7 Tips to Teach Essay Writing to Students

Writing is essential in any teaching process. Conveying thoughts into words might be difficult, but it is one of the most necessary abilities. Longer written forms like essays are especially important, hence they can help the student in defending his opinions. To be able to do that correctly can simplify the life of the students. But how to teach essay writing to your students?

It is a well-known fact that we learn through mimicry. We should utilize this in our teaching process.

1.    Start with an example

Before any writing occurs, we need to provide our students with examples of similar works. They will get to know how an essay looks like, and what a range of topics it can cover. Show them works from various fields. Give them time to read, and ask them to write about their feelings connected to the writing.

Discuss their observations. Find out what they like and what they disliked about those works. Pose questions that will enrich their observation: “Why do you think this is a paragraph? What made the writer decide on dividing it in that way?” The answers may vary, but they will lead onto another part of the learning process – the construction.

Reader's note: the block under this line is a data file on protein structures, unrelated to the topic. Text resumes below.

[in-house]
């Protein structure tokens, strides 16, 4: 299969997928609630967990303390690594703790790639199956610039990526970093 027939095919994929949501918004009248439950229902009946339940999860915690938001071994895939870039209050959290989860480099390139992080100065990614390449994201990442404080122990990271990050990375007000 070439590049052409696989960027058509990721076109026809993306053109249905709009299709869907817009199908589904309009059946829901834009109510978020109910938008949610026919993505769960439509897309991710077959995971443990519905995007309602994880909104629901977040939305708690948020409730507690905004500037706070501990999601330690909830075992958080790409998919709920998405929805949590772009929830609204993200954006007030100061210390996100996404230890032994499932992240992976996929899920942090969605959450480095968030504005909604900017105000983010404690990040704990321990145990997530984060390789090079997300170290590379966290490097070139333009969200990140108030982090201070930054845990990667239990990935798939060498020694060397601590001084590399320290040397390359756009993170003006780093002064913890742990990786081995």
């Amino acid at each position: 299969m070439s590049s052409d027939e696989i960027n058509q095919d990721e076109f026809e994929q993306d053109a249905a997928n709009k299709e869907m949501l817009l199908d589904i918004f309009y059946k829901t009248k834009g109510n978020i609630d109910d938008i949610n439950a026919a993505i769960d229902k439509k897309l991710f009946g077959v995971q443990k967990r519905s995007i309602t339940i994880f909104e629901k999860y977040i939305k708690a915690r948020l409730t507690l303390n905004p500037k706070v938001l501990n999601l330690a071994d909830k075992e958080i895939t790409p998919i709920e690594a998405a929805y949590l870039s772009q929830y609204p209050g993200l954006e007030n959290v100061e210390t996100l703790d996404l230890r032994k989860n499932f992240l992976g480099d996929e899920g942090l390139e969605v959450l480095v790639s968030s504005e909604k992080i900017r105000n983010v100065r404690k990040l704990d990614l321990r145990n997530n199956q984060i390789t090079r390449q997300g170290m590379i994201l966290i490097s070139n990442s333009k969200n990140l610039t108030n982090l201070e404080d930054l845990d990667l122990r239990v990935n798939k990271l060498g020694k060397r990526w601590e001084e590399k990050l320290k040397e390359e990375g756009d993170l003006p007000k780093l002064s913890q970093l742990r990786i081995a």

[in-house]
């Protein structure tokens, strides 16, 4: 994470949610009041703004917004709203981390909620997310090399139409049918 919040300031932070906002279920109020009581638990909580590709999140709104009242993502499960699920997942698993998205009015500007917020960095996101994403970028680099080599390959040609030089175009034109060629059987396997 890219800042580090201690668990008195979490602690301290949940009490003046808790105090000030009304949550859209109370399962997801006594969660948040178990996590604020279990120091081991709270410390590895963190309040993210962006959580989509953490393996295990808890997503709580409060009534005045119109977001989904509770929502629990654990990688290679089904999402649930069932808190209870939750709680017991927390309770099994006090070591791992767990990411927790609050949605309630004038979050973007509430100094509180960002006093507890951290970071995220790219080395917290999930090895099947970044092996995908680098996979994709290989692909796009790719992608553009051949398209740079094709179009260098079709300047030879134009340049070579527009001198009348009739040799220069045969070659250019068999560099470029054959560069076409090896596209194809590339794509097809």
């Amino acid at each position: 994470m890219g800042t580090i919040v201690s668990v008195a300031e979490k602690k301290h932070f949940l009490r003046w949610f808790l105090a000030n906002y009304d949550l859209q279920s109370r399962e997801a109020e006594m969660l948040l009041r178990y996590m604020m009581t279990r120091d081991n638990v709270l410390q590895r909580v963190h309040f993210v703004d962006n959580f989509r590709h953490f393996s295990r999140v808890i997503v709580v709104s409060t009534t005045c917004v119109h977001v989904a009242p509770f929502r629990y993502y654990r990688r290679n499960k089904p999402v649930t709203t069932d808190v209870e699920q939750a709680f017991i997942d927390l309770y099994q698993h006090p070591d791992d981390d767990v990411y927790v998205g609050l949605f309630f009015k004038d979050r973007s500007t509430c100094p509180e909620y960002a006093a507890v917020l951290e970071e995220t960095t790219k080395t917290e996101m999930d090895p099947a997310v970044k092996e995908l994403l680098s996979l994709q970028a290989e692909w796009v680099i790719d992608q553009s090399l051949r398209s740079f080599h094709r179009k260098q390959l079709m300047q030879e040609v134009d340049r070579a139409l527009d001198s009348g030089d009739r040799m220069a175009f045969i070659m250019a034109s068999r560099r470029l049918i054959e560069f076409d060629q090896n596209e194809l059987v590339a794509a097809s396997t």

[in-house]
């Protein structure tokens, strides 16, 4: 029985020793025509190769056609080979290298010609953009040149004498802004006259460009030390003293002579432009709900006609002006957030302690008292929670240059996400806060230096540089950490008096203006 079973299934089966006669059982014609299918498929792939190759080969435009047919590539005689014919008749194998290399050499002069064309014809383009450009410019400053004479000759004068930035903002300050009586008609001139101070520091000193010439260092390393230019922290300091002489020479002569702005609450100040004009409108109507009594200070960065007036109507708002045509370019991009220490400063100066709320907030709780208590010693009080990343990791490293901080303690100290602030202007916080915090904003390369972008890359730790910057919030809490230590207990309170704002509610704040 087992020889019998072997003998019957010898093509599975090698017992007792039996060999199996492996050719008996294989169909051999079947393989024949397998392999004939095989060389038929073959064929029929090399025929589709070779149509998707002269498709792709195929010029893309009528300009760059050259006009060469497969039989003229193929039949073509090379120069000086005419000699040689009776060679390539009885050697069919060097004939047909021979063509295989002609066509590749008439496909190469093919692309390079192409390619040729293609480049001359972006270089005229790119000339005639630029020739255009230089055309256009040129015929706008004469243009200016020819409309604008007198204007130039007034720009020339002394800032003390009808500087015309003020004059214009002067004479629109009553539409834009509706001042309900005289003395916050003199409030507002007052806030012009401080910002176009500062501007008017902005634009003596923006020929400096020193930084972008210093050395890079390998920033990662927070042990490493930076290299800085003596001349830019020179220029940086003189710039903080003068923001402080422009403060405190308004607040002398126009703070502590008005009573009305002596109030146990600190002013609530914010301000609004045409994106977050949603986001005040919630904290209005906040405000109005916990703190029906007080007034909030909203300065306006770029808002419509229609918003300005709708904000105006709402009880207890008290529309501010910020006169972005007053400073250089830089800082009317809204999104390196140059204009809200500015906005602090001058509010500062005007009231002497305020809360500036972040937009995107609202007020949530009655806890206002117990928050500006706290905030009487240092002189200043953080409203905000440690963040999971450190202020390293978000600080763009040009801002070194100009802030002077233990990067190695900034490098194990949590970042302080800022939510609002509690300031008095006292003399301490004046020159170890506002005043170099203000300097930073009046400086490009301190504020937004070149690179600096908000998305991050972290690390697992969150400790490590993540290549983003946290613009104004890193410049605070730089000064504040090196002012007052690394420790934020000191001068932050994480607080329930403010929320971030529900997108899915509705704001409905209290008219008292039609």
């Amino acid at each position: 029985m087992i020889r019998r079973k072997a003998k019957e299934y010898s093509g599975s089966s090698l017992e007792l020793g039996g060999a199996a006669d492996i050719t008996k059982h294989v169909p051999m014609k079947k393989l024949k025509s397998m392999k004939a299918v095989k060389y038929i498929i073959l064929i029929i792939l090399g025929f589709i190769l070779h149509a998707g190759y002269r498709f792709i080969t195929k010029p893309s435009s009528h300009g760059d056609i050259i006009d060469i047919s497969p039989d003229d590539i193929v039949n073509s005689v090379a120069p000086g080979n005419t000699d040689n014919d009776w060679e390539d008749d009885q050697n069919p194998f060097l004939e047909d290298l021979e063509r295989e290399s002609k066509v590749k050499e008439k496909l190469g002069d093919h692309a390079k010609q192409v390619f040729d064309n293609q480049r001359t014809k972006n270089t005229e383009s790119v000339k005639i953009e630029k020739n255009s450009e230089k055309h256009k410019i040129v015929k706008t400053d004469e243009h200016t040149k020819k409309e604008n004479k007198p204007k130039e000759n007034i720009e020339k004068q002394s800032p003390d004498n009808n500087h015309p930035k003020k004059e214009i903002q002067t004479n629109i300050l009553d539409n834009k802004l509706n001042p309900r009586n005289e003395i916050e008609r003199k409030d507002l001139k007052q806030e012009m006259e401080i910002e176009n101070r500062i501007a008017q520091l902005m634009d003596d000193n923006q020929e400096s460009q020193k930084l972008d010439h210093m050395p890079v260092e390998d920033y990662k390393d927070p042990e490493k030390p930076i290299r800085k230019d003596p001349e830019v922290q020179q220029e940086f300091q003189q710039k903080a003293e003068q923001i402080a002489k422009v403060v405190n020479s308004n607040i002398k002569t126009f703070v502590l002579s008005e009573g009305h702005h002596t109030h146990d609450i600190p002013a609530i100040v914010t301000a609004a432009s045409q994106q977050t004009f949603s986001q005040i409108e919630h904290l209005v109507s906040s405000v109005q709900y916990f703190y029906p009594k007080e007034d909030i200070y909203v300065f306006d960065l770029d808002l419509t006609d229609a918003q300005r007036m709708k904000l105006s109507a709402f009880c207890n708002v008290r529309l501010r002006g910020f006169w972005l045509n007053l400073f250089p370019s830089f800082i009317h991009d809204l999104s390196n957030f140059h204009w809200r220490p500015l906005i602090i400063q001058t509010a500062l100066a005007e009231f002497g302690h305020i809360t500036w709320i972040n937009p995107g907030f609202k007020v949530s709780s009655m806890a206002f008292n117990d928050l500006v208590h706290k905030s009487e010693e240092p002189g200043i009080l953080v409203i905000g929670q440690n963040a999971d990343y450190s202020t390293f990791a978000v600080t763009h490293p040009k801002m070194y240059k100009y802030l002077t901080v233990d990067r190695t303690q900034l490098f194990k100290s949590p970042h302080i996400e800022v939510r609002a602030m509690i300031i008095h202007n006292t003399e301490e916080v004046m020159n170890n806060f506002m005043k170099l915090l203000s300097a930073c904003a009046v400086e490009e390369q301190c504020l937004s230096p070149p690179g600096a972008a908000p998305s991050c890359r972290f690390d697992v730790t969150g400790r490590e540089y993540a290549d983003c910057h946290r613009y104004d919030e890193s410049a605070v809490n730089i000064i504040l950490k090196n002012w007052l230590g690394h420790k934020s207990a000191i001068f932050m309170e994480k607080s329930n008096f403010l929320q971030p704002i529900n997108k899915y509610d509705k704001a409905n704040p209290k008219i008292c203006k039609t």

2.    Introduction to construction

The students can already see that the work is divided into paragraphs, and they will find out why. Each writing consists of three parts: the introduction, the body, and the conclusion. The provided examples show those three fundamental segments, and the students can label them themselves.

You should show your students the role of each of those segments. Starting with the introduction, and finishing with the conclusion, you can pick examples from your favorite essays, and show the students, why you chose those. If they have a basic understanding of the rules of construction, you can move to the next step.

3.    Construction of Introduction

Each essay starts with an introduction, so if you want to teach essay writing effectively, you have to be able to explain the importance of introduction. It needs to grab the attention of the reader, tell them what this work will be about, and what kind of problem it will attempt to solve. This part of the work should invite the potential reader to the next segments – the body, and then, finally, the conclusion.

Introductions usually start with a broad topic, and through the next couple of sentences focus on a certain aspect of that topic. This leads the reader to the thesis statement that each introduction is equipped with. The thesis statement introduces what the essay will be about, and the reasoning behind it.

4.    The main part — the Body

After showing what a great introduction can do for the whole work, we can move onto the body. It is the biggest part of any essay, and it has various paragraphs for various reasons. This is the space where the students put all their data in, all their evidence to support their claim made with the thesis statement.